When It Comes to Partying, Mardi Gras in New Orleans is Unmatched
Mardi Gras may not have originated in New Orleans, but no one does Fat Tuesday celebrations better. From underground micro-parties in every neighborhood to giant, city-wide parades, the city knows how to rage. Historically, Fat Tuesday ("Mardi Gras" in French) has been the last day to indulge in anything you can before the Catholic Lenten season starts. In a city renowned for unbridled hedonism, New Orleans has spent over three centuries elevating Mardi Gras celebrations to an art form.
New Orleans' famed Krewes take to streets in flashy floats and elaborate costumes, and tourists crowd the bars with festive locals. Neighborhood bars swarm with regulars, who practice their own interpretations of Mardi Gras-style partying. Every area of the city has its own mini parades sporting their own distinct identities. No religious affiliation needed to take part in this revelry. Children don their best purple, green and gold outfits during the day, and adults (tourists) clamor for purple, green and gold beads in the hopes of join the ranks of A-list debauchery. You'd never guess that Catholicism's most sacred season begins the following day.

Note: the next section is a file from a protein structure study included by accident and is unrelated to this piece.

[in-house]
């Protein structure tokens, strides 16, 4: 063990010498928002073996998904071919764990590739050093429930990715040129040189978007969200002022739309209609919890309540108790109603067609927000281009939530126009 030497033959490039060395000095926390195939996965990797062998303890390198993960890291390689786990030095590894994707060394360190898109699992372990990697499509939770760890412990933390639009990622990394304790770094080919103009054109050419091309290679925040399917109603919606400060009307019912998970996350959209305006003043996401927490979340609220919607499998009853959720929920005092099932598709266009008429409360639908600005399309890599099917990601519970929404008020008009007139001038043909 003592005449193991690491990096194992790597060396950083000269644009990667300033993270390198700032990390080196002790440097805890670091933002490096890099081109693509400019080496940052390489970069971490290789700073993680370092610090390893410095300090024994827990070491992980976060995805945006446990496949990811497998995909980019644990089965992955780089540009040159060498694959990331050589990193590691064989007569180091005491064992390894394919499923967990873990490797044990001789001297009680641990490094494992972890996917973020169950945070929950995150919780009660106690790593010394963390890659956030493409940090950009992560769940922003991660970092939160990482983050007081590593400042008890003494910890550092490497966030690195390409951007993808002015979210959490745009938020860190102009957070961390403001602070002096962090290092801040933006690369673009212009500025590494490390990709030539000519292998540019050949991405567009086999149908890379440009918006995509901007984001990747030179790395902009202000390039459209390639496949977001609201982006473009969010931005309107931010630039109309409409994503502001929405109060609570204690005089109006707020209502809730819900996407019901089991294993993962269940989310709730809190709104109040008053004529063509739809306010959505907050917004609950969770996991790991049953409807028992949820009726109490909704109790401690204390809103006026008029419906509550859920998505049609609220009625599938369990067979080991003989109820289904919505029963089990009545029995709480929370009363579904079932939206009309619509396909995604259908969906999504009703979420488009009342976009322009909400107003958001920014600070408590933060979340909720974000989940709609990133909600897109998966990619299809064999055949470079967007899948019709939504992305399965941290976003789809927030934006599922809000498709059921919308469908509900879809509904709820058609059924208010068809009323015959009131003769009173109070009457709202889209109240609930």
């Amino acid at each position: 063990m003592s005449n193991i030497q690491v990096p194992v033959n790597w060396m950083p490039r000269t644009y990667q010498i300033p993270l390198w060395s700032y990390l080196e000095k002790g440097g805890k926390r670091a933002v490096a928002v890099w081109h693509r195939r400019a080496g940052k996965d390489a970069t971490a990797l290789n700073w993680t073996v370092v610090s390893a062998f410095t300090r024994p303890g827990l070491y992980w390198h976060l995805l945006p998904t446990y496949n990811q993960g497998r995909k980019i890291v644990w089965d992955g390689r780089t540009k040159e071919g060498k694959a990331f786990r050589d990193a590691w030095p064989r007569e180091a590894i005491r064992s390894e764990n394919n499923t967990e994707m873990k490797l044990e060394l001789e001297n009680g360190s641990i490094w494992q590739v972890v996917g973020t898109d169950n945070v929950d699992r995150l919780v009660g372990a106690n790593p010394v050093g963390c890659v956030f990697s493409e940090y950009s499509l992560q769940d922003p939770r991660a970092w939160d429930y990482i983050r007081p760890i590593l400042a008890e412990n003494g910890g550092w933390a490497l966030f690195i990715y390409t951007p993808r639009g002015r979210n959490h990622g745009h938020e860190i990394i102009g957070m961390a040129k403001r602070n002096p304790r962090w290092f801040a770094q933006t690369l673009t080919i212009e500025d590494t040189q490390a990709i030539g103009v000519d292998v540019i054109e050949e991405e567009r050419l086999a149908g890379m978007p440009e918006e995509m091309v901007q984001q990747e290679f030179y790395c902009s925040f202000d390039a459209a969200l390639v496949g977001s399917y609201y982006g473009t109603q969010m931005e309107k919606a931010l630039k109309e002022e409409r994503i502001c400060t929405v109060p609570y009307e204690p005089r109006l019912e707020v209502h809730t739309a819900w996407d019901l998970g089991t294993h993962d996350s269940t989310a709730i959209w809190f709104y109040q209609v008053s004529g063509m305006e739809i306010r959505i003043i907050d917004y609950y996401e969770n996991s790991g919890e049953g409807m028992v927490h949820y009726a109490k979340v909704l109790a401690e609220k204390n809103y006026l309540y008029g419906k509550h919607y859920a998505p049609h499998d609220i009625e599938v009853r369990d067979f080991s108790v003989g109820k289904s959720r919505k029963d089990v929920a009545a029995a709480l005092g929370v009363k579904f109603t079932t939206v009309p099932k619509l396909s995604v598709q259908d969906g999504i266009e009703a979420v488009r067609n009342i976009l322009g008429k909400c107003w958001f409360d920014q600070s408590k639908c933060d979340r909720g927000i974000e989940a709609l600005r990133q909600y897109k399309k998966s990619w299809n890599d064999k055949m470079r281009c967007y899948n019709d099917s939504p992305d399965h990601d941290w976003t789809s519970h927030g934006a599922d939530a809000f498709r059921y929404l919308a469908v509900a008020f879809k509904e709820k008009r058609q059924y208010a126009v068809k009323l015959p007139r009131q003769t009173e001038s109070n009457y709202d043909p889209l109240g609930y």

After centuries of French and Spanish rule, the area boasts a culturally diverse melting pot of vibrant cuisine, raucous nightlife, and an unmatched jazz scene. In New Orleans's land of parties, Mardi Gras is the one to beat.